Brandon Seifert is no stranger to horror stories, but in his latest book, The Harvester, he's combining scary stuff with elements of other genres he loves — from Westerns to crime to antihero action.
Edited by Bob Schreck at Legendary Comics, The Harvester is being developed by Seifert from an idea by Legendary CEO Thomas Tull. The 10-issue comic follows the story of a curious anthropologist and a private investigator who discover that a series of murders spans generations. And although they begin looking for an explanation for the mysterious violence, they end up finding the Harvester, a supernatural soldier who's doing the work on earth for a greater power.
Seifert, who's working with artist Eric Battle on The Harvester, has gotten a lot of attention from critics and fans for his work on Witch Doctor, which started out as a self-published book before being picked up by Robert Kirkman's Skybound Entertainment.
Newsarama talked to Seifert about the story of The Harvester, what themes it's exploring, and why working with Legendary — and the company's potential for film — seemed like a perfect fit for the writer.
Newsarama: Brandon, let's just start with the title. Who is the Harvester?
Brandon Seifert: He comes from the premise that there are shadowy, metaphysical powers in the universe, and the Harvester is an agent of one of those. I think of him as a black ops agent. He's on earth, and he's the one getting his hands dirty and killing the people who need to be killed to keep things on track. He's very much a soldier following orders. He doesn't necessarily understand the orders, and he doesn't necessarily agree with the orders, but he has to believe that they are in service of a greater good.
He's been around for at least 150 years, working in the shadows of the world.
One of the things I found interesting about the series was that it's an opportunity for me to approach the idea that, if there are supernatural powers in the world at work, but we're not publicly aware of, they're going to have effects. There's going to be lasting evidence of them, whether it's in eyewitness accounts or whether it's physical evidence.
So if he's been around for 150 years, in that time, these eyewitness accounts have spawned urban legends and folklore about him, all over the world.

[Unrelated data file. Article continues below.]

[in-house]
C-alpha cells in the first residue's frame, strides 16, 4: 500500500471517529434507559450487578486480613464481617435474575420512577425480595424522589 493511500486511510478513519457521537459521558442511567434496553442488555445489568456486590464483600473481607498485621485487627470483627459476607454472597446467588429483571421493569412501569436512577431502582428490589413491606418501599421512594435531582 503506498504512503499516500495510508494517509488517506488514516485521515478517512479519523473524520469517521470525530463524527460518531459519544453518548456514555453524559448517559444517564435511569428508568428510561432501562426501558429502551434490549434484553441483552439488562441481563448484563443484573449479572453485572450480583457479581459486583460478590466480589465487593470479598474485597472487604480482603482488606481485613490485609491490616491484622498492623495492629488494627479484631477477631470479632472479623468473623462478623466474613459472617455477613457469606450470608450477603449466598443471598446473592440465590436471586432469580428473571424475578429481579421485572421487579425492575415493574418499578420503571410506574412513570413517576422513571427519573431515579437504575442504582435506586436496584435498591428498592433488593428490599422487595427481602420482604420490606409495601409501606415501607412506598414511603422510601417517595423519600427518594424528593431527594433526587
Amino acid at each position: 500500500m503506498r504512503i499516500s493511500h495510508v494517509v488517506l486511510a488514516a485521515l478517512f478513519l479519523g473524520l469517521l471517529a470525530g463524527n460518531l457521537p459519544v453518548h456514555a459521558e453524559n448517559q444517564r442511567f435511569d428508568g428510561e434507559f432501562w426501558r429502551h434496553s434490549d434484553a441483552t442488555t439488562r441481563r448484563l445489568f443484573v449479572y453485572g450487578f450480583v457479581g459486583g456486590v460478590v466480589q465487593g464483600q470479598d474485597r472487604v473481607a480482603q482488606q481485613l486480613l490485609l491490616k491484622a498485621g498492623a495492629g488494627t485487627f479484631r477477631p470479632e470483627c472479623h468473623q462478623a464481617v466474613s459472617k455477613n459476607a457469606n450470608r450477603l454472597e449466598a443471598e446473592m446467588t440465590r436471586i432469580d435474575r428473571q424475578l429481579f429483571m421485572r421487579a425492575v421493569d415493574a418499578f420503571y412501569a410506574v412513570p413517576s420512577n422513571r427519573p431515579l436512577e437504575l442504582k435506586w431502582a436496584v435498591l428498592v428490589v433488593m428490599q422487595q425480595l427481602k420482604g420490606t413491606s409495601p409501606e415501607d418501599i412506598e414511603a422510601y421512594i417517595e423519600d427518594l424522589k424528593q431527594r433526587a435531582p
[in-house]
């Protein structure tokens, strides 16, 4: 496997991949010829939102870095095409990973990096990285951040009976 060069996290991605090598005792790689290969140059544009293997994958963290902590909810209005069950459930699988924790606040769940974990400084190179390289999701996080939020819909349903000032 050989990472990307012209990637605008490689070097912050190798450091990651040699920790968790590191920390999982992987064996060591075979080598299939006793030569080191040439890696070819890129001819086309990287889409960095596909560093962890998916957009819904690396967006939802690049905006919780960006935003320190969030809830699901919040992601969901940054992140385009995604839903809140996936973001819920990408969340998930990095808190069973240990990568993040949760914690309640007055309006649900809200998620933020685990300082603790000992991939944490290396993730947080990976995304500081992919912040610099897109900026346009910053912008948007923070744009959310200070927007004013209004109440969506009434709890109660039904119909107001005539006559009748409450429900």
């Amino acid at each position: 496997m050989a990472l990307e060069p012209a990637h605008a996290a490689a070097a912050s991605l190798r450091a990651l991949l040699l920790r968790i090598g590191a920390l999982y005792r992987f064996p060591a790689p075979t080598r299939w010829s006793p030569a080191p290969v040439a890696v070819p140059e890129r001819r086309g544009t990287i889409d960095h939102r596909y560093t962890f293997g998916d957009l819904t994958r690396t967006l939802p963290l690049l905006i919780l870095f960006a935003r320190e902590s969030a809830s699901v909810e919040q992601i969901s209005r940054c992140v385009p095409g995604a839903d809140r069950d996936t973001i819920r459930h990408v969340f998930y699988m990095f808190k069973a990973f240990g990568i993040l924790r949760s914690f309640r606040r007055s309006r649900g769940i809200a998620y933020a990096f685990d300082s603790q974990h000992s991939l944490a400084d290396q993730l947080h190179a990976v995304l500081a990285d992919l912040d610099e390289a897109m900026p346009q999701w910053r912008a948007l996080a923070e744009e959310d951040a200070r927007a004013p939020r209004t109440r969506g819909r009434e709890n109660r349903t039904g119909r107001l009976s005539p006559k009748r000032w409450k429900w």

It's also spawned all these unsolved murders and cold cases and newspaper articles.
Nrama: And that's where we pick up the story in the first issue? Because two investigators embark on a mission to uncover the mystery behind the Harvester?
Seifert: Right. In the first issue, we meet a couple different people studying his effects on the world from a couple different viewpoints.
One is Vicki, who's studying the Harvester from the angle of anthropology, from an academic angle. She's studying the stories that are told about him, and the urban legends and folklore, looking at what they tell us about the people who are telling them. Vicki is a grad student, and studying Harvester urban legends is part of her thesis project.
And then the other person who's investigating the Harvester is a guy named Justin, who is looking at things from the physical side, like the physical evidence — police reports, newspaper articles and stuff like that. Justin is a freelance investigative journalist, but he's also very mercenary, so he also works part time as a private investigator.
The two of them will eventually team up to try to get to the bottom of the Harvester sightings and the Harvester killings. And the Harvester killings are like any crime, where some of the families of the people involved — some of them are offering rewards for help solving these unsolved cases. So the two of them end up investigating this stuff, in part, for reward money.
Neither of them actually realizes or believes that this is a supernatural force. They think there's some natural, normal explanation for this. So they're in for a big shock.
Nrama: You said the Harvester doesn't understand why he's called to do some of these things, but that they "need to be done." Do readers find out what the bigger picture is? Are you playing around with the idea of fate? Or the idea of certain things needing to happen for the bigger picture of the universe to go the direction it's "supposed" to?